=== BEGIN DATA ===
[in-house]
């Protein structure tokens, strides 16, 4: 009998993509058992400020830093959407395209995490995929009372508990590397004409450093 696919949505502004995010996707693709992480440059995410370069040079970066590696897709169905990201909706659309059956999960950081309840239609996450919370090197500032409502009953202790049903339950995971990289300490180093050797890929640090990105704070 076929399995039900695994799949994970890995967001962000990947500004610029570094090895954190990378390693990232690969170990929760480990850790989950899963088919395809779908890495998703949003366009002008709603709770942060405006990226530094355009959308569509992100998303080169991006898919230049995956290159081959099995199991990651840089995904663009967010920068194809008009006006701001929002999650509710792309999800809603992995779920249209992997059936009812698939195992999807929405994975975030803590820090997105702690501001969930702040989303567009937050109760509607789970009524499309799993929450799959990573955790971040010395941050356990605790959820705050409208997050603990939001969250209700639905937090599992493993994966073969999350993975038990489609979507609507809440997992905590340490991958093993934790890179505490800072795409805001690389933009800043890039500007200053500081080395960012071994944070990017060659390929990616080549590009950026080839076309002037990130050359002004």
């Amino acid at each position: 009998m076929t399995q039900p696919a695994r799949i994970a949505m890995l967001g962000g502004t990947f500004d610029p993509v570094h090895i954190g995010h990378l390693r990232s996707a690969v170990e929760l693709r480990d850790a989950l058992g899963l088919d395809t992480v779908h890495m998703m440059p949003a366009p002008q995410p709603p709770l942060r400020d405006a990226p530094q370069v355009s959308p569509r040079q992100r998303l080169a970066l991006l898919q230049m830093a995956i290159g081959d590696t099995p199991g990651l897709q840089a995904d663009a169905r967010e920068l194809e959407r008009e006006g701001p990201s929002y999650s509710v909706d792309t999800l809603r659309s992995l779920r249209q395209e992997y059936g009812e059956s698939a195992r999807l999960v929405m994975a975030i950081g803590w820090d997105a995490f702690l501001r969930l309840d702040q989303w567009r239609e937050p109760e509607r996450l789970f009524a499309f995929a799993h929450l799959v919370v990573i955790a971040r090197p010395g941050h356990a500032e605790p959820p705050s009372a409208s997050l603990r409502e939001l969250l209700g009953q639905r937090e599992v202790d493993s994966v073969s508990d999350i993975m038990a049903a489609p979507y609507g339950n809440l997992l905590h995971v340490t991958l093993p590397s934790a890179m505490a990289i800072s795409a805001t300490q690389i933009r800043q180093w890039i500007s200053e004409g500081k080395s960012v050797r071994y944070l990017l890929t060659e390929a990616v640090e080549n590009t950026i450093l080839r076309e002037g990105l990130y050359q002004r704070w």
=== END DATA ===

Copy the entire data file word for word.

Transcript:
[in-house]
């Protein structure tokens, strides 16, 4: 009998993509058992400020830093959407395209995490995929009372508990590397004409450093 696919949505502004995010996707693709992480440059995410370069040079970066590696897709169905990201909706659309059956999960950081309840239609996450919370090197500032409502009953202790049903339950995971990289300490180093050797890929640090990105704070 076929399995039900695994799949994970890995967001962000990947500004610029570094090895954190990378390693990232690969170990929760480990850790989950899963088919395809779908890495998703949003366009002008709603709770942060405006990226530094355009959308569509992100998303080169991006898919230049995956290159081959099995199991990651840089995904663009967010920068194809008009006006701001929002999650509710792309999800809603992995779920249209992997059936009812698939195992999807929405994975975030803590820090997105702690501001969930702040989303567009937050109760509607789970009524499309799993929450799959990573955790971040010395941050356990605790959820705050409208997050603990939001969250209700639905937090599992493993994966073969999350993975038990489609979507609507809440997992905590340490991958093993934790890179505490800072795409805001690389933009800043890039500007200053500081080395960012071994944070990017060659390929990616080549590009950026080839076309002037990130050359002004």
């Amino acid at each position: 009998m076929t399995q039900p696919a695994r799949i994970a949505m890995l967001g962000g502004t990947f500004d610029p993509v570094h090895i954190g995010h990378l390693r990232s996707a690969v170990e929760l693709r480990d850790a989950l058992g899963l088919d395809t992480v779908h890495m998703m440059p949003a366009p002008q995410p709603p709770l942060r400020d405006a990226p530094q370069v355009s959308p569509r040079q992100r998303l080169a970066l991006l898919q230049m830093a995956i290159g081959d590696t099995p199991g990651l897709q840089a995904d663009a169905r967010e920068l194809e959407r008009e006006g701001p990201s929002y999650s509710v909706d792309t999800l809603r659309s992995l779920r249209q395209e992997y059936g009812e059956s698939a195992r999807l999960v929405m994975a975030i950081g803590w820090d997105a995490f702690l501001r969930l309840d702040q989303w567009r239609e937050p109760e509607r996450l789970f009524a499309f995929a799993h929450l799959v919370v990573i955790a971040r090197p010395g941050h356990a500032e605790p959820p705050s009372a409208s997050l603990r409502e939001l969250l209700g009953q639905r937090e599992v202790d493993s994966v073969s508990d999350i993975m038990a049903a489609p979507y609507g339950n809440l997992l905590h995971v340490t991958l093993p590397s934790a890179m505490a990289i800072s795409a805001t300490q690389i933009r800043q180093w890039i500007s200053e004409g500081k080395s960012v050797r071994y944070l990017l890929t060659e390929a990616v640090e080549n590009t950026i450093l080839r076309e002037g990105l990130y050359q002004r704070w």